50 shades of green: The landscape of Ireland

Junior journalism major Jessica Hergert walks through the Coomloughra Horseshoe, located in County Kerry in the south of Ireland. The Horseshoe is 7.6-miles and stretches over seven mountain peaks, including Carrauntoohil, one of Ireland’s tallest, at 3,406 ft above sea level.

By Jessica Hergert

Last week, I got into a cab and met a woman whose love for her country was equally as beautiful as the landscape surrounding me.

She laughed and said, “We’ve truly got 50 shades of green in Ireland,” in an attempt to gauge my sense of humor. I laughed back, and we continued to discuss her life in Ireland.

She spoke with such pride for her heritage — and the land that held Irish culture ­— that I began to understand the significance a landscape has on a country.

I started to think back on the past four months I had spent traveling around the Emerald Isle, and I realized that my favorite memories resulted from the country’s beautiful scenery.

I have always been enamored by the outdoors and, more recently, with conquering mountains that seem to reach the sky. I wanted to not only see, but be immersed in the Ireland landscape.

From rocky coastlines and landlocked bogs to tall, stretching mountains and flat farmland filled with sheep, Ireland has every kind of landscape, always within a 30-minute drive.

In my first few weeks abroad, I went to the town of Howth. Surrounding the little peninsula was a scenic cliff walk where I was able to trek along the most amazing, yet slightly scary, cliffs.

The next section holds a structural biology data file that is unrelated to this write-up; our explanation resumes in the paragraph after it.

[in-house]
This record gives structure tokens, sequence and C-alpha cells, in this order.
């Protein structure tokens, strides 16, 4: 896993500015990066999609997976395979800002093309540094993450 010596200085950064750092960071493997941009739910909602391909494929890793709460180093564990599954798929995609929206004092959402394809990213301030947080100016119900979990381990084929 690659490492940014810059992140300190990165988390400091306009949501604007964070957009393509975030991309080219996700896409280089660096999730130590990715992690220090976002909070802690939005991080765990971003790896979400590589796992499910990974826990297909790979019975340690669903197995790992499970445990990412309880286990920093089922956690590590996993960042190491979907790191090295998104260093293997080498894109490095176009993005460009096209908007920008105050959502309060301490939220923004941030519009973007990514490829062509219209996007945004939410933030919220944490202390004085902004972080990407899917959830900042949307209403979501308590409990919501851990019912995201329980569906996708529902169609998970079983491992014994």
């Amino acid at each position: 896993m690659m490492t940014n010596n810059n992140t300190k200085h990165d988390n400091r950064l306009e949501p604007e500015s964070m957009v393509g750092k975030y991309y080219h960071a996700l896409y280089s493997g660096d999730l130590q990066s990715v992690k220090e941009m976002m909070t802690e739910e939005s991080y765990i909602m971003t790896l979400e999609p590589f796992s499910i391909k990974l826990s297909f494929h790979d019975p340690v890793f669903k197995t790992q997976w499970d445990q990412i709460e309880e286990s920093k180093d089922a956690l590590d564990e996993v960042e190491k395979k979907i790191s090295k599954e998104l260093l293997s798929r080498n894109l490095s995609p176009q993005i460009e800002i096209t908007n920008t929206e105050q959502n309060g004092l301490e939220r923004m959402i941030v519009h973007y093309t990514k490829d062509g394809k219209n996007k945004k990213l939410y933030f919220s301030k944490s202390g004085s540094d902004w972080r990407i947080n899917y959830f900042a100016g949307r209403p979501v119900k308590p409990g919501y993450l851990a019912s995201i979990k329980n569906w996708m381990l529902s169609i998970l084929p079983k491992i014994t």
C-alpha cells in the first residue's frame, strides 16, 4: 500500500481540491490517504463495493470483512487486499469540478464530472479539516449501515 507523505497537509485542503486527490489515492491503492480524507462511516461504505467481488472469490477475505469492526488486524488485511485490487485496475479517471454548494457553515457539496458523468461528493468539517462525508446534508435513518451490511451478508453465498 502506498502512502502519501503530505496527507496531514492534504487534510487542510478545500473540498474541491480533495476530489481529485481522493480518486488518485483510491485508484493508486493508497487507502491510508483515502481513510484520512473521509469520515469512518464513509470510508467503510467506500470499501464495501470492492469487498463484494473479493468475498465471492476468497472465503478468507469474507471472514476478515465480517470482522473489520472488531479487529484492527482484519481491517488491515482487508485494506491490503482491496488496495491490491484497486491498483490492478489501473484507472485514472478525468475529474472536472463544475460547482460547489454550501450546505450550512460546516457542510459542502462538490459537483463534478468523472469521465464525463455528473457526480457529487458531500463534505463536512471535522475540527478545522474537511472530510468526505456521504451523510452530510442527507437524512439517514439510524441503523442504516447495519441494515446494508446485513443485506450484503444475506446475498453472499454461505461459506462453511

That was the first day I knew that Ireland’s landscapes were what I would love most about the country.

In the following weeks, I took day trips around the island and saw sights I never dreamed of seeing. I was always amazed by the lushness of the green even in the dead of winter. Flowers bloomed in early February and, although it was cold and rainy, the Earth seemed more vibrant.

As the weather got warmer, I had decided to venture out on my first hike: a decently sized mountain route called Great Sugarloaf Mountain in County Wicklow.

Sugarloaf was a misleading name; the mountain was anything but a piece of cake. It was a scramble to the peak, as I fought against cold wind and struggled to find footing on the slippery rock face.

Despite my screaming legs, reaching the peak was a feeling unlike any other. I was proud of what I had accomplished, not only during the hike but in coming to Ireland. It finally felt real.

Naturally, I wanted that feeling again so I set out to do more hiking in the mountains of Ireland.

The Coomloughra Horseshoe is located in County Kerry in the south of Ireland. It’s a 7.6-mile loop that stretches over seven mountain peaks including Ireland’s tallest mountain, Carrauntoohil, standing 3,406 feet above sea level.

To be honest, I had no idea what I was getting myself into when I started the trail. It was by far the most difficult thing I had ever done but also the most rewarding. I was lucky to hike on the sunniest day Ireland had seen this year, so no clouds were able to block the spectacular views from the mountain peaks.

When I got off the trail I noticed I had actually gotten a -sunburn. The same cabbie who made the “50 shades of green” reference couldn’t help but laugh at my lobster-like face because nobody says “I got sunburnt in Ireland.”

My final hike in Ireland was truly unique. I decided to hike Croagh Patrick, a 2,507-foot-tall Christian pilgrimage in County Mayo.

Although I am not particularly religious, Croagh Patrick really was something of a spiritual experience, especially because I decided to hike the day before Easter Sunday.

The hike was tough, but I had nothing to complain about as I watched people climb the steep and rocky mountain face in their bare feet, the traditional way to complete the pilgrimage.

As my time in Ireland winds down, I am humbled by what I have had the pleasure of experiencing. There is something special about the land here and I think, in my exploration of it, I have become connected to the Irish culture in a way I did not expect.

 

 

Published in the 4/19/17 edition. 

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